The Final Report from the Synod on Synodality

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Vatican: Oct. 4, 2023: First General Congregation Synod on Synodality. Credit: Daniel Ibañez/CNA

Part 1: The Face of the Synodal Church

The first part of the synthesis report establishes the theological foundation, understanding and practice of synodality that roots itself in the Trinity and unfolds through variety and unity in the Church.

• There is a need to make the faith more accessible to all peoples in light of their baptism.

• Proposals to better unite and incorporate Eastern Catholic Churches with the Latin Church.

Part 2: All Disciples, All Missionaries

Part two addresses all who make up the body of Christ and their relationships with each other.

• Connecting charisms to ministries and filling holes in the Church’s needs requires creativity and involvement of the young.

• Contributions of women need to be more valued and recognized, and the Church needs to explore what roles women can assume in the Church.

• The relationship between the bishop and the local Church needs deepening.

Part 3: Weaving Bonds, Building Community

The final part of the report presents synodality as a process of exchanges between the Churches and dialogue with the world.

• The people of God need better formation on what the Church teaches concerning relationships, sexual education and identity, and the human experience through a theological lens.

• The Church needs to adapt to listen more and accompany the people of God better to include those who have felt excluded from the life of the Church.

• Expanding digital outreach is necessary while educating people on appropriate digital discipleship to minimize the harm that can be caused in a digital space.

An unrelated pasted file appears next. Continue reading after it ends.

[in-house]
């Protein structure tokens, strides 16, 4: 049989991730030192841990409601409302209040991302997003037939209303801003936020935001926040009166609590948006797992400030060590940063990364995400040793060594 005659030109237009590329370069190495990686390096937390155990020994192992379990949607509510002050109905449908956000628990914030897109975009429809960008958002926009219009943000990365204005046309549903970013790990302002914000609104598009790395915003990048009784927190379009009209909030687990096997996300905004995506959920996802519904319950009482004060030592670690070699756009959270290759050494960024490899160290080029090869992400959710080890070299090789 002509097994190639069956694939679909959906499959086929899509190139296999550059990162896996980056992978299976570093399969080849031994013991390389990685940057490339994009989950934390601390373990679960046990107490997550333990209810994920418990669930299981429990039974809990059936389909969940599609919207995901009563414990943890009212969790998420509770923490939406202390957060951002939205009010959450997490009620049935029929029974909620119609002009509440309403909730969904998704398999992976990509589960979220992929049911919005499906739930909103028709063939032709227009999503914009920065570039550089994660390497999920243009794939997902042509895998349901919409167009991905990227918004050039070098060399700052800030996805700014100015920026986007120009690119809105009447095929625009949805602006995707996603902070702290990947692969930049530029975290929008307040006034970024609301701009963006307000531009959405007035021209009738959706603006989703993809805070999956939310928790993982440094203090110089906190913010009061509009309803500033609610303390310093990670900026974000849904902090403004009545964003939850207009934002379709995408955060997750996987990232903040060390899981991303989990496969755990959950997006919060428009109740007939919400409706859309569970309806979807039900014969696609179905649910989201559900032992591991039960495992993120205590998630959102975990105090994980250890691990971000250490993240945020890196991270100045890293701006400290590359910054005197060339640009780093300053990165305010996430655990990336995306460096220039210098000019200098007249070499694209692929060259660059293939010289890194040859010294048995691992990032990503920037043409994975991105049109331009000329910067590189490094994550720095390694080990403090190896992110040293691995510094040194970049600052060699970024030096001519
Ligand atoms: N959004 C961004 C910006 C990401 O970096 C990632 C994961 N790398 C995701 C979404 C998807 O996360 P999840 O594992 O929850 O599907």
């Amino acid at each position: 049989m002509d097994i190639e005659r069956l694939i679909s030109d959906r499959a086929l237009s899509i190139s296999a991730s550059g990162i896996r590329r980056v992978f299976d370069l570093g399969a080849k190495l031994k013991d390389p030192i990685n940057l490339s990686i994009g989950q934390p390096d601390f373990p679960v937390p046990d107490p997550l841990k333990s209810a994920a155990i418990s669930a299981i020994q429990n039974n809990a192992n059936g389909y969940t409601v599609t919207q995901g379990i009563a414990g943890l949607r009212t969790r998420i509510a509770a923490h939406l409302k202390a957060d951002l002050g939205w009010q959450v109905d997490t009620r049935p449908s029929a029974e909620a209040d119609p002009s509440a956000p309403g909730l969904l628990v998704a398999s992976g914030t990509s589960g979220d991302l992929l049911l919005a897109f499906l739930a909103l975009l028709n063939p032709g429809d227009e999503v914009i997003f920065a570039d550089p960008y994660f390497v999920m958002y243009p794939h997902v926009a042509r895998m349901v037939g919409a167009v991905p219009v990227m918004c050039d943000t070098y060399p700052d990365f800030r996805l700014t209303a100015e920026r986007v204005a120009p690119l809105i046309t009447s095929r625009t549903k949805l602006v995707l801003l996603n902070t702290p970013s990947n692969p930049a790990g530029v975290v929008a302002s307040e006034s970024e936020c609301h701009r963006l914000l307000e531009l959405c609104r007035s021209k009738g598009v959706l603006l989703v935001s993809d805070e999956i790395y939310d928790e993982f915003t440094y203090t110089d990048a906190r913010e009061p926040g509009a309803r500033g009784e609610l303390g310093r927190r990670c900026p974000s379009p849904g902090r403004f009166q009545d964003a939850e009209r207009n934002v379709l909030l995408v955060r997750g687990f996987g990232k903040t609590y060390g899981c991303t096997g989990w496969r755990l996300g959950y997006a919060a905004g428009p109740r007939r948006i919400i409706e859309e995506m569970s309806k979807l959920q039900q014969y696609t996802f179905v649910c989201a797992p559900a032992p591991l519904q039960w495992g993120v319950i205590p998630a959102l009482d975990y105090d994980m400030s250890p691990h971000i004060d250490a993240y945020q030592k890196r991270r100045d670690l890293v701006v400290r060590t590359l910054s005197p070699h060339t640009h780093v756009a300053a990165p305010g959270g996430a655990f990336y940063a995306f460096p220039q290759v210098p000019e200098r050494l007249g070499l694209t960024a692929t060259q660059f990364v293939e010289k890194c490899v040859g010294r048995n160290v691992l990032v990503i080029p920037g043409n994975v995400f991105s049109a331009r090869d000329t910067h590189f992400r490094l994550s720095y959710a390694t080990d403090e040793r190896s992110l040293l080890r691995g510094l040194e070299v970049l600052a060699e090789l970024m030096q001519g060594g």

Post-synod discussion

The report included no table proposals to establish new ministries for the laity, increase lay involvement in decision-making, create processes to evaluate bishops’ performance of their ministry, change the way the Church discerns “controversial” issues, and expand the footprint of synodal assemblies going forward.

Although the report was structured so that sections highlight convergences, matters for consideration and proposals, “it’s evident that the points lacking consensus stand out,” says Catholic News Agency’s Andrea Gagliarducci in an article on the key discussions and decisions of the synod.

According to another CNA article by Jonathan Liedl, two sections that received some of the most opposition concerned proposals related to the possible inclusion of women in the diaconate.

Sixty-seven members voted against the proposal that “theological and pastoral research on women’s access to the diaconate should be continued,” taking into account the results of two commissions Pope Francis established to study the topic. “If possible, the results should be presented at the next session of the assembly,” the report proposed.

Sixty-one members opposed a proposal that said a “deeper reflection” on the diaconate’s status as “a proper and permanent degree of the hierarchy” would “also illuminate the issue of women’s access to the diaconate.”

Some of the synod’s most significant concrete proposals came in the form of calls for changes in ecclesial decision-making and the expansion of synodal assemblies and bodies in the life of the Church. “Some issues, such as those related to gender identity and sexual orientation, the end of life, difficult

marital situations, and ethical issues related to artificial intelligence, are controversial not only in society but in the Church because they raise new questions,” the document stated.

No longer a bishops-only affair

Now that religious and laypeople have joined the table, some bishops have indicated there is no going back to the old way of addressing Church issues. “It would seem to me impossible to go back now.

It would be wrenching to go back if you just had bishops there or just bishops voting,” Cardinal Robert McElroy from the Diocese of San Diego said.

Going forward

At the closing Mass, Pope Francis said, “We may have plenty of good ideas on how to reform the Church, but let us remember: to adore God and to love our brothers and sisters with his love, that is the great and perennial reform.”

We are always at risk of thinking that we can ‘control God,’ that we can confine his love to our own agenda. Instead, the way he acts is always unpredictable, it goes beyond, and, consequently, this action of God demands amazement and adoration,” he added

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